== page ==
The Georgia legislature has adjourned for the 2017-18 session, but the effects of their votes are sure to linger for much longer than the 40-day period they’re under the Gold Dome each year.
Last year, AllOnGeorgia took a look at every vote cast by lawmakers in your area in an effort to provide some scaled overview of the votes cast. We’ve done the same for 2018, offering analytics of the NO votes cast, brief summary of several votes cast,and indicators of which expanded the size and scope of our state government.
A few key facts:
- Lawmakers in the State House cast 460 votes this year, with 40 being attendance.
- That leaves 420 votes cast by each state representative on bills, resolutions, amendments, and procedural votes.
State Representative Jan Tankersley, who was elected in 2010, voted NO 11 out of 420 times, or 2.6% of the time. Of those votes cast, four (4) were procedural, meaning Tankersley voted NO on actual legislation 7 of 420 times – or 1.6% of the time.
What did she vote NO on?
- SB 17, better known as the “Brunch Bill.” The bill would allow local governments to decide for themselves if alcohol should be served on Sunday mornings before 12:30 p.m. at establishments where food served. The bill came about because the World Congress Center – a government entity – is granted an exemption under the law and allowed to serve alcohol before 12:30 p.m. for special events. The bill was focused on local control and allowing Georgia businesses to be on the same playing field as the state government, instead of placing them at a disadvantage.
- 2 – “The FAST Act” – which stands for “Fairness, Accountability, Simplification, and Transparency – Empowering Our Small Businesses to Succeed”
- HB 696 – which would create a special tax exemption for high-technology data centers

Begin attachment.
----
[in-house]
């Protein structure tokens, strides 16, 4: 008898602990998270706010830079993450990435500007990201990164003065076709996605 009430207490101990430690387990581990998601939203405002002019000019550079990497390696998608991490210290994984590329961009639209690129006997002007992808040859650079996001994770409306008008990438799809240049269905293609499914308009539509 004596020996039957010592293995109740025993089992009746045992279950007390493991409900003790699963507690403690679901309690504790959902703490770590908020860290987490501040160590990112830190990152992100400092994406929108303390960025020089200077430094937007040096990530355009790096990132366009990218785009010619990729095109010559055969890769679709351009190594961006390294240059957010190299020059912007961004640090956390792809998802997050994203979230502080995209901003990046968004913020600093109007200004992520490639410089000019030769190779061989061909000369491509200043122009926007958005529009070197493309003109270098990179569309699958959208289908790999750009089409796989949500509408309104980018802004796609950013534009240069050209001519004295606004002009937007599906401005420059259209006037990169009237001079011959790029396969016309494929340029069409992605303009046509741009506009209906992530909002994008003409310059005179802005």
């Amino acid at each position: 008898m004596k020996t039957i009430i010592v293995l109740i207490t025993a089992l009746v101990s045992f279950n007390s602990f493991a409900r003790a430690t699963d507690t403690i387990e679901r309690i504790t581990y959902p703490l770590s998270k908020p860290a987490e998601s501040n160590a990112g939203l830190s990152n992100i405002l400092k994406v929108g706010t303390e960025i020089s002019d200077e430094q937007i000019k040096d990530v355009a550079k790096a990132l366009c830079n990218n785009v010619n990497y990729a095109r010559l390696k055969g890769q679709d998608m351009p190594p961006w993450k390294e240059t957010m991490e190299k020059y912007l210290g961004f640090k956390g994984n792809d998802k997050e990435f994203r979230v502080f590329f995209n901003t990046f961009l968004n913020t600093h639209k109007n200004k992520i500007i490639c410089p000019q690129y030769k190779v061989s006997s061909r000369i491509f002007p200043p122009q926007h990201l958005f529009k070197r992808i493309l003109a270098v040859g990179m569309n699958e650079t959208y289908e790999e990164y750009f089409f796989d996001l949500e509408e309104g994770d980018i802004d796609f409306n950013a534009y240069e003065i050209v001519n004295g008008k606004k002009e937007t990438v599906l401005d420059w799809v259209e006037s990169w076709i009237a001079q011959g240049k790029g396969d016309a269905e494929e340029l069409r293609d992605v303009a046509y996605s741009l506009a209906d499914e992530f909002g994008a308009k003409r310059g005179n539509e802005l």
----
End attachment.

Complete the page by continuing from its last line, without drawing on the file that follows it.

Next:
- She voted NO on this both times it came for a vote.
- HR 1107 – which would encourage the Georgia Department of Economic Development to assist with the expanding Space industry currently developing in Kingsland, Georgia.
- HB 59 – which would provide a tax credit for the revitalization for historic structures.
- She also voted NO on the amendment to this bill
A few of the higher profile YES votes:
- HB 65 – which creates an additional study committee for medical cannabis use in Georgia and adds PTSD and intractable pain to the list of approved conditions for CBD oil
- SB 336 which allows law enforcement officials to gather electronic data from your service providers (like cell phone, Internet, tv, etc) and the prohibits your service provider from confirming to you that your data has been subpoenaed by law enforcement
- HB 647 which allows state employees to have gastric bypass/bariatric surgery for weight loss covered by state benefits plans
- HB 793 which grants a massive tax exemption on building materials and construction services for the Georgia Aquarium and an automobile museum in Bartow County.
- HR 447 which declared porn a ‘public health crisis’ in the state of Georgia
- SB 331 which allows lottery winners paid out tax dollars from Georgia Lottery Corp. who win $250,000 or more to be kept anonymous from any public record
- SB 118 which mandates that insurance companies over autism up to age 20 (Current law is age 6)
- HB 890 which makes it illegal to leave through an emergency exit door if you’re shoplifting
Tankersley was absent on the vote to increase retirement benefits for lawmakers.
One of the most controversial bills of the legislative session was HB 673, the distracted driving bill. Current law allows officers to pull someone over for any type of distracted driving – playing with the radio, using a cell phone, eating an egg roll, putting on lipstick, etc – all at the discretion of the officer. HB 673 changes the law to allow law enforcement officials to cite anyone who is touching their phone while a vehicle is in motion. The bill went through a study committee process in 2017 and law enforcement officials testified about the difficulty of enforcement, while also denoting that states with hands-free driving laws have not seen a reduction in accidents or traffic-related deaths. Still, the bill passed both chambers on the final day and State Representative Tankersley voted YEA on this measure.
The legislature also spent considerable time passing unenforceable resolutions and proclamations, even going as far as to:
- Urge the Republic of China to stop harvesting organs from people without their consent (HR 944)
- Urge the Country of Israel to keep it’s consulate in Atlanta and to urge the President of the US to relocate the US embassy to Jerusalem.
The only bill Tankersley sponsored as first-signer was HB 257 which requires local governments to register for the Department of Community Affairs.
Tankersley has drawn a primary opponent – Statesboro attorney Robert Busbee – on the Republican ballot for May 22.